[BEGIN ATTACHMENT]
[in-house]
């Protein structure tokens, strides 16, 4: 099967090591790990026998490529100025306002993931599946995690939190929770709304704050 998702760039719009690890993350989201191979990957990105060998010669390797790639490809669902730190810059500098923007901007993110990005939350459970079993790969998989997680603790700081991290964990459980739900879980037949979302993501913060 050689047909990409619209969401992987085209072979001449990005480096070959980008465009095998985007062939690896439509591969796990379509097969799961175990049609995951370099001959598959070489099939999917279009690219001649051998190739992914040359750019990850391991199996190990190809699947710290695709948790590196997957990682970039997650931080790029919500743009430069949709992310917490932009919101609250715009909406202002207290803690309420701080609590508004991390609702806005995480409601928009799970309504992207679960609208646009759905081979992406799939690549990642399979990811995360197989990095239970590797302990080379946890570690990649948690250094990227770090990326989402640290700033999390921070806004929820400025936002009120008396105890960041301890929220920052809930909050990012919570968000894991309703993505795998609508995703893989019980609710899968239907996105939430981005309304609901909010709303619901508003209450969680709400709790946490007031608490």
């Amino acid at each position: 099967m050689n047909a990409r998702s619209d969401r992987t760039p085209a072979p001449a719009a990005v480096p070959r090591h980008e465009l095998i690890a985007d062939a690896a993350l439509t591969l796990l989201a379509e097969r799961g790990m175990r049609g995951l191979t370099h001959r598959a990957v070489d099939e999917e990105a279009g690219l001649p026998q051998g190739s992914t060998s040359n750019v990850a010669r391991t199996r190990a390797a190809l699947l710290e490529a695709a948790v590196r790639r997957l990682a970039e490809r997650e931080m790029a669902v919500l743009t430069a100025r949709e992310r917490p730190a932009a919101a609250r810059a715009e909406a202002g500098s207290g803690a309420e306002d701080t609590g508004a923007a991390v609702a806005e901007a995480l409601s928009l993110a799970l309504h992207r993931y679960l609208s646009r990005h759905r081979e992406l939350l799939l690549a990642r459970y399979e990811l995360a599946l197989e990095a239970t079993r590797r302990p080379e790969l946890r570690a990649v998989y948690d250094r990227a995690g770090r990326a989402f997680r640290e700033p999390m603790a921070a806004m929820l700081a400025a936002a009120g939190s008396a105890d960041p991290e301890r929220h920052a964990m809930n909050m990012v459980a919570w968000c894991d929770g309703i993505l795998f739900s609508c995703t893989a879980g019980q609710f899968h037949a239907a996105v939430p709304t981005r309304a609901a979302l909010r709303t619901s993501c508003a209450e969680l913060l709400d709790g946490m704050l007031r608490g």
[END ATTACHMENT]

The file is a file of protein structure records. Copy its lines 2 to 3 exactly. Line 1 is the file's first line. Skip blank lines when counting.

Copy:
């Protein structure tokens, strides 16, 4: 099967090591790990026998490529100025306002993931599946995690939190929770709304704050 998702760039719009690890993350989201191979990957990105060998010669390797790639490809669902730190810059500098923007901007993110990005939350459970079993790969998989997680603790700081991290964990459980739900879980037949979302993501913060 050689047909990409619209969401992987085209072979001449990005480096070959980008465009095998985007062939690896439509591969796990379509097969799961175990049609995951370099001959598959070489099939999917279009690219001649051998190739992914040359750019990850391991199996190990190809699947710290695709948790590196997957990682970039997650931080790029919500743009430069949709992310917490932009919101609250715009909406202002207290803690309420701080609590508004991390609702806005995480409601928009799970309504992207679960609208646009759905081979992406799939690549990642399979990811995360197989990095239970590797302990080379946890570690990649948690250094990227770090990326989402640290700033999390921070806004929820400025936002009120008396105890960041301890929220920052809930909050990012919570968000894991309703993505795998609508995703893989019980609710899968239907996105939430981005309304609901909010709303619901508003209450969680709400709790946490007031608490």
């Amino acid at each position: 099967m050689n047909a990409r998702s619209d969401r992987t760039p085209a072979p001449a719009a990005v480096p070959r090591h980008e465009l095998i690890a985007d062939a690896a993350l439509t591969l796990l989201a379509e097969r799961g790990m175990r049609g995951l191979t370099h001959r598959a990957v070489d099939e999917e990105a279009g690219l001649p026998q051998g190739s992914t060998s040359n750019v990850a010669r391991t199996r190990a390797a190809l699947l710290e490529a695709a948790v590196r790639r997957l990682a970039e490809r997650e931080m790029a669902v919500l743009t430069a100025r949709e992310r917490p730190a932009a919101a609250r810059a715009e909406a202002g500098s207290g803690a309420e306002d701080t609590g508004a923007a991390v609702a806005e901007a995480l409601s928009l993110a799970l309504h992207r993931y679960l609208s646009r990005h759905r081979e992406l939350l799939l690549a990642r459970y399979e990811l995360a599946l197989e990095a239970t079993r590797r302990p080379e790969l946890r570690a990649v998989y948690d250094r990227a995690g770090r990326a989402f997680r640290e700033p999390m603790a921070a806004m929820l700081a400025a936002a009120g939190s008396a105890d960041p991290e301890r929220h920052a964990m809930n909050m990012v459980a919570w968000c894991d929770g309703i993505l795998f739900s609508c995703t893989a879980g019980q609710f899968h037949a239907a996105v939430p709304t981005r309304a609901a979302l909010r709303t619901s993501c508003a209450e969680l913060l709400d709790g946490m704050l007031r608490g």